When you wake up tomorrow morning, you will be fourteen years old.
Except… technically… you won’t be fourteen until 4:57 tomorrow afternoon, which is the time you made your grand entrance into this world, but that’s something you’ll argue with me on. You’ll stand firm and claim fourteen when you first jump out of bed tomorrow, so I’ll let you have it.
I don’t even know where to begin with this letter this year, because I’m an emotional wreck. Somehow, fourteen sounds much closer to COLLEGE FRESHMAN LIVING AWAY FROM HOME than it does to THIS IS MY CUTE LITTLE GUY WHO DOESN’T LIKE POTATOES. It’s so easy for me to get worked up about this, because fourteen is closing in on your high school graduation so quickly, and if I’ve learned one thing over the years of being your mom, it’s that time flies really, REALLY quickly. I know that I’m going to blink and reopen my eyes to see you packing your suitcase with all of your comfy Under Armour T-shirts, and your baggy gym shorts, and your antique typewriter that was made sometime when Abraham Lincoln was in office, and your state-of-the-art laptop, and you’ll be heading off for a dorm room.
My heart breaks right now just thinking about you leaving home, because I love having you around. Summer vacation is always one of my favorite times of the year, because you’re just HERE. There are days when you’re off to school that I sometimes find a little catch in my heart, because you’re GONE, and I find myself wishing that the day would just hurry up already, so that I can have you and your stinky gym clothes pile into the Suburban and tell me all about your day.
(Is that a trait of a helicopter mom?)
Right now, you want to be an anesthesiologist when you’re all grown up, which is a long word to spell, and all I can say is, “Wow!” That’s a big career, with lots of schooling before it, but if anyone can ace through all of those science and math classes, it’ll be you.
Of course, Daddy and Mama are going to have to sell kidneys and the house to pay for all of those undergraduate and med school years, so when you come back home for Christmas, you’ll get to sleep in our tent… And eat Ramen noodles and water and air for dinner. But we will be there to cheer you on throughout whatever degree you pursue in college. You know that your parents are your biggest fans in this world, and Mama will cheer and clap like a lunatic as you progress through life.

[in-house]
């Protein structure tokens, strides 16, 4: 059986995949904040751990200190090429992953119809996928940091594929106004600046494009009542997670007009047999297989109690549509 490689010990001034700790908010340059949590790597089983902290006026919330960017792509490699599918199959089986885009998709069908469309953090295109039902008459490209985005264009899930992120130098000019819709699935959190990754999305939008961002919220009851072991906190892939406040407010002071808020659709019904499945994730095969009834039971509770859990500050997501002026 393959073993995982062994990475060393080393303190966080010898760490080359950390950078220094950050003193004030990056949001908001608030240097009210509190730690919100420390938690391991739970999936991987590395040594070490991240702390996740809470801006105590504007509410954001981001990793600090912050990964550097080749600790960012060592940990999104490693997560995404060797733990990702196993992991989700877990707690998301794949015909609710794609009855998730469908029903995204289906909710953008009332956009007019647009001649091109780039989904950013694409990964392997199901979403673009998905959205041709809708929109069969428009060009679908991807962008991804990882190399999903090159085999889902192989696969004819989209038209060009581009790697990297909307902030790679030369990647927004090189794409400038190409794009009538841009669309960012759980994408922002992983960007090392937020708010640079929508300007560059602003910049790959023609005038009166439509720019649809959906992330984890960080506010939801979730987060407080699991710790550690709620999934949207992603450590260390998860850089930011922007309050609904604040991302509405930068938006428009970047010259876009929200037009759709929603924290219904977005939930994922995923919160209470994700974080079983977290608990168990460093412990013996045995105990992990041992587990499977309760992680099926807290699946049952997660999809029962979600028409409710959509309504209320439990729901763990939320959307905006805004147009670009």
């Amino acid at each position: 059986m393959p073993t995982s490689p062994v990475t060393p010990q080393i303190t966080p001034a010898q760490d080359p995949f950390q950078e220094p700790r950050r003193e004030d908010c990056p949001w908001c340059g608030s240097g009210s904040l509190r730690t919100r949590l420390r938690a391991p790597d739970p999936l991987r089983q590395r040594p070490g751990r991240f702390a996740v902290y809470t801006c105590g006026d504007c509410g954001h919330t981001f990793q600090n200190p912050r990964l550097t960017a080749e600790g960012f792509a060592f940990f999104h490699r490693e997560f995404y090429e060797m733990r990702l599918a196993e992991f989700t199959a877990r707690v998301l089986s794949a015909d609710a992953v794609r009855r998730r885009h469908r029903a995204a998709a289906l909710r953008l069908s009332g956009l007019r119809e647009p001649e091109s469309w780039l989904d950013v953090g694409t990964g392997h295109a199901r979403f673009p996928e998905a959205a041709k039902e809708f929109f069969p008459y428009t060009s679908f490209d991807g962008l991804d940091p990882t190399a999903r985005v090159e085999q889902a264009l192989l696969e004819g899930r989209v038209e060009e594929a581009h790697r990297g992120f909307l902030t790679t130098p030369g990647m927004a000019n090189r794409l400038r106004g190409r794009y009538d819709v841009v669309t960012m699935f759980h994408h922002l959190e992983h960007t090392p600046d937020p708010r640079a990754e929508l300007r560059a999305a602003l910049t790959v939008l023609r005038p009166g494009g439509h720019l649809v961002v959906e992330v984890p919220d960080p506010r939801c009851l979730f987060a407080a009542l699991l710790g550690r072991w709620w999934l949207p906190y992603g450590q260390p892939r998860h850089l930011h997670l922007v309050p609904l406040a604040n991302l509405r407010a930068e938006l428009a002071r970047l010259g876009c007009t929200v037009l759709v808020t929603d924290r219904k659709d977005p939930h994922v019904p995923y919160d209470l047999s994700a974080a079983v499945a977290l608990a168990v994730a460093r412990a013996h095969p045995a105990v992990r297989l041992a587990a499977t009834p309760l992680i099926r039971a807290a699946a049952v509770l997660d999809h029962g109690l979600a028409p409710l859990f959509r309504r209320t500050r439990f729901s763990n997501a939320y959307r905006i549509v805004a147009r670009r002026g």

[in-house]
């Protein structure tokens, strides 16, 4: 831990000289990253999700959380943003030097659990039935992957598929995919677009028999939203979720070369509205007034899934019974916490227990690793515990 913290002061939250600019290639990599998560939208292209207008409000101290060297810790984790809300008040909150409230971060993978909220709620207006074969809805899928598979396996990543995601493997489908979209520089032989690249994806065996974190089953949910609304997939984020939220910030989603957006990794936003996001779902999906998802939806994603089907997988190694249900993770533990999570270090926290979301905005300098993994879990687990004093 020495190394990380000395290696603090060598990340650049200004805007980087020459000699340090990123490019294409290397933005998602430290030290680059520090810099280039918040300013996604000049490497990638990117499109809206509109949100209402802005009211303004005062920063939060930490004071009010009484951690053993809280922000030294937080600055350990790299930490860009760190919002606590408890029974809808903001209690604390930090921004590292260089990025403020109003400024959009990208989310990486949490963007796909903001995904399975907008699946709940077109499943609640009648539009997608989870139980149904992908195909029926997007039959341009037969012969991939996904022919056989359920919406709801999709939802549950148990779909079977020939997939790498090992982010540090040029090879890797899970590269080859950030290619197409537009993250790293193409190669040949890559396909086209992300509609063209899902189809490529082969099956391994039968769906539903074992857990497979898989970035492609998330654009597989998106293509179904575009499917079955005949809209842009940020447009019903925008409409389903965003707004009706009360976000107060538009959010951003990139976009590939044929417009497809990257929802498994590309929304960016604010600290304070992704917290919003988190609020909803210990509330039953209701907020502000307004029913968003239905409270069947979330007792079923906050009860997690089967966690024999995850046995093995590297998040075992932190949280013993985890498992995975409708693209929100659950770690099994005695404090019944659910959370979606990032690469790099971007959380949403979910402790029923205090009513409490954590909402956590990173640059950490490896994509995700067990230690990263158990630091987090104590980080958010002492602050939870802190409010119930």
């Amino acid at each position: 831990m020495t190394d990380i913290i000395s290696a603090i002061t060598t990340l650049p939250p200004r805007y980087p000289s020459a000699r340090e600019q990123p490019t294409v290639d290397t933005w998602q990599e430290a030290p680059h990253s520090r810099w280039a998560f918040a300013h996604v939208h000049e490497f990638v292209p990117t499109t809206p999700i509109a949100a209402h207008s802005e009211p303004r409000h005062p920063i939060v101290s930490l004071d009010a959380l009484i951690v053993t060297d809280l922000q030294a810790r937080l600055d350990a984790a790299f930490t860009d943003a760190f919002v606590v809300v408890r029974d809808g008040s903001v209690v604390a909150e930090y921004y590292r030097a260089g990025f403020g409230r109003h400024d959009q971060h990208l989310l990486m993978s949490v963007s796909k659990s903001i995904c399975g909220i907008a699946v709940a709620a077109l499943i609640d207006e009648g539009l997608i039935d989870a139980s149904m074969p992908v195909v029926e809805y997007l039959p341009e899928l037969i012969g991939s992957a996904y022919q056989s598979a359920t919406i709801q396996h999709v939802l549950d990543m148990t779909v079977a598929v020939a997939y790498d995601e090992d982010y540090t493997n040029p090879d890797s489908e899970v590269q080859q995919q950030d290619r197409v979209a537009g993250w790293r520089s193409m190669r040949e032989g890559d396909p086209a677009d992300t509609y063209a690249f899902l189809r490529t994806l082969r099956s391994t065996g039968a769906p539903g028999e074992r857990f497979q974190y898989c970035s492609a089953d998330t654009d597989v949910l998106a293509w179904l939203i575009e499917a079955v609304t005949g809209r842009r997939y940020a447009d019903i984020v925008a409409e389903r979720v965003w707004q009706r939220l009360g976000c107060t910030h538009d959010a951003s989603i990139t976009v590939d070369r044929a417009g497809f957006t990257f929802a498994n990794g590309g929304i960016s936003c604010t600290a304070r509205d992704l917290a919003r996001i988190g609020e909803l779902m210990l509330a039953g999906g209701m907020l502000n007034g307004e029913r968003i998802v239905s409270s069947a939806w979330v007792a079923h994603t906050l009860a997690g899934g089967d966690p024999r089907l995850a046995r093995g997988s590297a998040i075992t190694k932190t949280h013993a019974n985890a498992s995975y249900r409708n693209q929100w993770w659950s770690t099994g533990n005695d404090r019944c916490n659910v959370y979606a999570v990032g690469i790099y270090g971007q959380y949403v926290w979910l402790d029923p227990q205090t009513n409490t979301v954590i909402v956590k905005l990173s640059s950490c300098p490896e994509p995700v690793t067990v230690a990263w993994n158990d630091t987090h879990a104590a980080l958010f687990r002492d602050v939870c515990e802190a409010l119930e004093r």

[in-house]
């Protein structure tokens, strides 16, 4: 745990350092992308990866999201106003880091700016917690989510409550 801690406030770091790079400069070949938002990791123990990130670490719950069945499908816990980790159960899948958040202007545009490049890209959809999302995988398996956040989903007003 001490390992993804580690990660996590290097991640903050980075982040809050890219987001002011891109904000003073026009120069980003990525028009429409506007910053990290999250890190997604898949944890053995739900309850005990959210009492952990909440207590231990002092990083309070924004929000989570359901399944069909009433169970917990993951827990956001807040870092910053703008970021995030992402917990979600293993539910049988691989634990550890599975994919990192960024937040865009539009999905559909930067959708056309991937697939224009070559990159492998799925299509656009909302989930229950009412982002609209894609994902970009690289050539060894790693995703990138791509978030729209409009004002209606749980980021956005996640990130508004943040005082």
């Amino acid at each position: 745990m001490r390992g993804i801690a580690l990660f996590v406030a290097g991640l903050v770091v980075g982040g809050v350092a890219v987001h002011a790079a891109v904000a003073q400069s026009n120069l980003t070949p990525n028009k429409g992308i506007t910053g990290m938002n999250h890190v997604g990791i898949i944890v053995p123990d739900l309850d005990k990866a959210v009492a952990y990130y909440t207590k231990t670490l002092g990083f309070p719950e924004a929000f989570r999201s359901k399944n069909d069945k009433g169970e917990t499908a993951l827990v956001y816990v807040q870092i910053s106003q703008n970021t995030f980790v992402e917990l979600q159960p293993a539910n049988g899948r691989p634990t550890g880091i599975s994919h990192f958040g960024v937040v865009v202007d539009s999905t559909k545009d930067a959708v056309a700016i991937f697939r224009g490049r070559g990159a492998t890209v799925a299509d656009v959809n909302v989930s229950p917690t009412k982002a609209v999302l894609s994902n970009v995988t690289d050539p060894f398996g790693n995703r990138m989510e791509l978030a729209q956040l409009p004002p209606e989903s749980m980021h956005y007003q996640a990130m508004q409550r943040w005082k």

(Because goodness knows that I can’t cheer and clap like a lunatic at golf tournaments. I have to BE VERY QUIET and clap with ladylike manners on the golf course, because apparently LOUD ENTHUSIASM can destroy a gentleman’s shot, and that’ll earn you the stink eye.)
I’ve been going through old snapshots a lot this summer, as we put together a little photo book project, and I wanted to sob over some of those pictures. There was my kindergarten boy, with his first missing tooth! There was my second grade boy, building a gingerbread house! There was my fourth grade boy, in the throes of a squirt gun fight with his buddies! With every picture we went through, I missed my little boy more and more, and I began to think that I’d give almost anything to just have another day with you as a four-year-old… or another day with you as a seven-year-old. I wanted another day to hear your six-year-old voice tell me all about a game you played in school. More than anything, I want to hold you, one more time, as a little toddler, with your freshly shampooed hair. I want to breathe in your baby lotion smell, and I want to rock you to sleep again. I want to rock you, and snuggle you close, and hold you all night long.